By VICKI URBANIK
A bill feared by many as possibly diminishing local control
over libraries is now being viewed much more favorably, due to an amendment
that could be voted on this week.
Westchester Public Library Director Phil Baugher said he
hasn’t seen the language yet, but that it’s his understanding that the
amendment to S.B. 348 would allow local voters, through a referendum, to opt
out of a proposed consolidation with their county library system.
WPL officials learned about the amendment late Friday. “We
felt that was pretty positive,” Baugher said.
The amendment was offered by State Sen. Luke Kenley, the chair
of the Senate Appropriations Commit-tee, following testimony on the bill last
week. The amendment is expected to be voted on by the committee on Thursday.
State Sen. Karen Tallian, D-Ogden Dunes, who is also on the
committee, said Saturday that the
committee hearing last week was packed with residents of the Speedway
community who opposed consolidating their local library with the county’s.
She also said that when she questioned the support for the bill, she found
that many libraries throughout Indiana do not support the original intent of
The bill calls for planning committees in each county to
recommend a library service model, one of which could be a consolidated
system. WPL officials were particularly concerned by language that the local
plans would need approval by the state.
Under one amendment, counties that did not recommend a
consolidated county system would need
to demonstrate why their model would be better. That amendment was
seen as a way to make it more difficult for township or independent libraries
But now with Kenley’s amendment, a proposal that had been
viewed as rather negative for local libraries like WPL might possibly turn
positive, Baugher said. He noted, though, that the bill could still face many
Michigan City Library Director Don Glossinger said he supports
S.B. 348 if, as it’s now being understood, “the decision-making would be in
the hands of the local people.”
Like WPL, Glossinger said he believes that control of
libraries should be kept local. The Michigan City Library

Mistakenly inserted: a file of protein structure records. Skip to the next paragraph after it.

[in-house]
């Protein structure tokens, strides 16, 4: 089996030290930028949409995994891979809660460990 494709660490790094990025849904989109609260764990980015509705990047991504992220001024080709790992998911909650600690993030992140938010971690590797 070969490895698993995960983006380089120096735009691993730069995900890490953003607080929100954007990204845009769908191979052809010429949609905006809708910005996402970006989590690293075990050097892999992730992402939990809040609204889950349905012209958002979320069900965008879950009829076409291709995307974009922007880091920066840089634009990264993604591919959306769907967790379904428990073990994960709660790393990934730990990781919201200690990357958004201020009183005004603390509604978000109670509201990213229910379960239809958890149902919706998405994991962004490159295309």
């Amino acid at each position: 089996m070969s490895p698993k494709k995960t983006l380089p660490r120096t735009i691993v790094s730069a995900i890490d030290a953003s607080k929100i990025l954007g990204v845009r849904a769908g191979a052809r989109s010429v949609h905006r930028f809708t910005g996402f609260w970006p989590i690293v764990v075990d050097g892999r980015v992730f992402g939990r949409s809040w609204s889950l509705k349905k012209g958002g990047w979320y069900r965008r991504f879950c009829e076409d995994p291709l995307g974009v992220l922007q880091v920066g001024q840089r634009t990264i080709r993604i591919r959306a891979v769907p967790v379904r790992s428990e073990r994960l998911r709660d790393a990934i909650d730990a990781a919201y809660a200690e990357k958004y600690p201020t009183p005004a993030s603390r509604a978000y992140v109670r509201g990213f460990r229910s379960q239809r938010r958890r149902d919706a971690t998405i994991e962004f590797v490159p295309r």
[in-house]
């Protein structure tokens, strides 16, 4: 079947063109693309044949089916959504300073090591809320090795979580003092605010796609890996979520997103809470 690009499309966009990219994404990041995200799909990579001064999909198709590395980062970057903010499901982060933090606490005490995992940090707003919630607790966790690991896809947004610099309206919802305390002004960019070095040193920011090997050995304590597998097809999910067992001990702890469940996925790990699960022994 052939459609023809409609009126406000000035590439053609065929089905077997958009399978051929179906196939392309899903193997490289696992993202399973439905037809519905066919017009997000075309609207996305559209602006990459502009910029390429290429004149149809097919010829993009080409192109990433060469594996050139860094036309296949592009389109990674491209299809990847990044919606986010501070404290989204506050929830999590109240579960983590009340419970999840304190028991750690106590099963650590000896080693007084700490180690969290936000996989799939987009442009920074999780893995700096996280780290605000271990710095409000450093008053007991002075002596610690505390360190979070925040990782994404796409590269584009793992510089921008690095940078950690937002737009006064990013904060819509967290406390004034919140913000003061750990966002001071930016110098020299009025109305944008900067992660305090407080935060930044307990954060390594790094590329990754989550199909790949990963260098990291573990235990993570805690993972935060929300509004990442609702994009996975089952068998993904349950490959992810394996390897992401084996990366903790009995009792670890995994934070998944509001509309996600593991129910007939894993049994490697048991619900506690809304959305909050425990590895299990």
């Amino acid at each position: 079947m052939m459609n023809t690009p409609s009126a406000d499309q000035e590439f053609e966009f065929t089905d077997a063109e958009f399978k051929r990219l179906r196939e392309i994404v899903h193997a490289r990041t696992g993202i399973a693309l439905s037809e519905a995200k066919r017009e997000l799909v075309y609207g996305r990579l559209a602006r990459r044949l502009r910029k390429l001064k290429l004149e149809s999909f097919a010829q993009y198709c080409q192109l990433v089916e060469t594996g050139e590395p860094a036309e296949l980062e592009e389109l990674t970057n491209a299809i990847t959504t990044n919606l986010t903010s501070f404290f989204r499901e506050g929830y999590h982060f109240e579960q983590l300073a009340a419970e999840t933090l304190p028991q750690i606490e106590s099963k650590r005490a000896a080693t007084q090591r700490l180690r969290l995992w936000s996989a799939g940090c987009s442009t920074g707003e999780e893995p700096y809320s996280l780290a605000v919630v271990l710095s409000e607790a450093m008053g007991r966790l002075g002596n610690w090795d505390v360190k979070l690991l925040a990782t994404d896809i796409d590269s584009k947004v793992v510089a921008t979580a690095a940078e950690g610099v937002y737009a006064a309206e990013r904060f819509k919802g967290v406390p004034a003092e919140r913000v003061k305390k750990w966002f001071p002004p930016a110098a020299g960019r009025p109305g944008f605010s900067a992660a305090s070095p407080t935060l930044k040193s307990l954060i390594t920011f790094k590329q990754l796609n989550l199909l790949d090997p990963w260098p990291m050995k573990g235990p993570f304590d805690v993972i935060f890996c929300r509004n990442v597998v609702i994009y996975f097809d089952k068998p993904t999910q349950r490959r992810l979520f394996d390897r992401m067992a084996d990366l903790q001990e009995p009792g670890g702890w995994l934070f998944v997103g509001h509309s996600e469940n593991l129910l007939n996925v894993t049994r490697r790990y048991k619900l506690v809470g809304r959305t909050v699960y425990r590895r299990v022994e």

is a rather large library that
directly serves about half the population of LaPorte County. Glossinger said
he doesn’t see how added efficiency would be achieved by merging the Michigan
City library with the LaPorte county system.
He said he views S.B. 348 as a positive response to state’s
local government reform report commonly known as the Kernan-Shepard report.
Many library directors viewed the Kernan-Shepard’s recommendation on library
consolidation as a “cookie-cutter” answer, he said. S.B. 348 was a positive
alternative, because instead of forcing consolidation, it offered the local
community the opportunity to have a say in how its library system should be
structured, he said.
But Glossinger also said: “All things being equal, we’d just
like to be left alone.”
The Kernan-Shepard report found that many areas of the state
are under-served by libraries and that an estimated 395,000 Hoosiers in 38
counties lack access to library services. But instead of calling for new
county library systems in those underserved areas, the report called
for consolidating all township and
independent libraries --- like WPL, Michigan City, Whiting and Lowell
-- with their county systems. According to the report, Indiana has too many
library administrators, but not too many libraries.
Baugher said as he understands the Kenley amendment, local
voters in an underserved area could opt out of consolidation as well.